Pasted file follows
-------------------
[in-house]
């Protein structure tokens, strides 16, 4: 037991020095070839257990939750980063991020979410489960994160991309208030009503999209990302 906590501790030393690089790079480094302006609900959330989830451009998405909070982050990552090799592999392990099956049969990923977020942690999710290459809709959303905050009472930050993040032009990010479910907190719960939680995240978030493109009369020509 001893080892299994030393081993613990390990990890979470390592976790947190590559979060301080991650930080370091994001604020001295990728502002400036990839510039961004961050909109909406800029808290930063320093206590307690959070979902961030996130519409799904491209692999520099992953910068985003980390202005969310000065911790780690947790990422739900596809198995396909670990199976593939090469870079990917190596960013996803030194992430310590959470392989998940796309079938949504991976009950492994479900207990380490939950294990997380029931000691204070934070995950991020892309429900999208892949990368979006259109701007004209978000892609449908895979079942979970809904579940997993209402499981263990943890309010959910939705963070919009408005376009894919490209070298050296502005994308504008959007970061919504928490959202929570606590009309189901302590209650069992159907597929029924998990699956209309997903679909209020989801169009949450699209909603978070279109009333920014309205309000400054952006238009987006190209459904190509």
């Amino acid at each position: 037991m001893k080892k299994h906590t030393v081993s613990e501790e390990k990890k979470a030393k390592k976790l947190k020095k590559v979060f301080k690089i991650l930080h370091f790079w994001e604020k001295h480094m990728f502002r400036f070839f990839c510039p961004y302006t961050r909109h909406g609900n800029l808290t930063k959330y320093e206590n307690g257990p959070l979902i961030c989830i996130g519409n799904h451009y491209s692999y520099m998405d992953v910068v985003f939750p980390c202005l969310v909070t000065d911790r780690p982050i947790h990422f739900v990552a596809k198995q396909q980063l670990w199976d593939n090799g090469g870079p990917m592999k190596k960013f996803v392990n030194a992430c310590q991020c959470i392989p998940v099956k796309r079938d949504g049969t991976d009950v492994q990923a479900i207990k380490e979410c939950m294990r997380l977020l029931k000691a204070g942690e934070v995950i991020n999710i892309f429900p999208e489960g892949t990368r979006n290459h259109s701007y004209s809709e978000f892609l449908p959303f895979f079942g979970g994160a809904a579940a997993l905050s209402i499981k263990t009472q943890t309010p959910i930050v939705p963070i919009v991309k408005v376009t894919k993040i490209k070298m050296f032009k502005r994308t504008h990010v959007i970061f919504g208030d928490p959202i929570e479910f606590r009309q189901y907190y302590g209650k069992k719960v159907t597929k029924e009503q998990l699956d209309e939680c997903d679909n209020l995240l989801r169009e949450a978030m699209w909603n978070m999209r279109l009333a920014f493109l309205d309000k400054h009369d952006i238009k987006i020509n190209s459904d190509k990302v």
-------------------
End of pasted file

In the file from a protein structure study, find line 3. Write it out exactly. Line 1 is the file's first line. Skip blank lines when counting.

């Amino acid at each position: 037991m001893k080892k299994h906590t030393v081993s613990e501790e390990k990890k979470a030393k390592k976790l947190k020095k590559v979060f301080k690089i991650l930080h370091f790079w994001e604020k001295h480094m990728f502002r400036f070839f990839c510039p961004y302006t961050r909109h909406g609900n800029l808290t930063k959330y320093e206590n307690g257990p959070l979902i961030c989830i996130g519409n799904h451009y491209s692999y520099m998405d992953v910068v985003f939750p980390c202005l969310v909070t000065d911790r780690p982050i947790h990422f739900v990552a596809k198995q396909q980063l670990w199976d593939n090799g090469g870079p990917m592999k190596k960013f996803v392990n030194a992430c310590q991020c959470i392989p998940v099956k796309r079938d949504g049969t991976d009950v492994q990923a479900i207990k380490e979410c939950m294990r997380l977020l029931k000691a204070g942690e934070v995950i991020n999710i892309f429900p999208e489960g892949t990368r979006n290459h259109s701007y004209s809709e978000f892609l449908p959303f895979f079942g979970g994160a809904a579940a997993l905050s209402i499981k263990t009472q943890t309010p959910i930050v939705p963070i919009v991309k408005v376009t894919k993040i490209k070298m050296f032009k502005r994308t504008h990010v959007i970061f919504g208030d928490p959202i929570e479910f606590r009309q189901y907190y302590g209650k069992k719960v159907t597929k029924e009503q998990l699956d209309e939680c997903d679909n209020l995240l989801r169009e949450a978030m699209w909603n978070m999209r279109l009333a920014f493109l309205d309000k400054h009369d952006i238009k987006i020509n190209s459904d190509k990302v």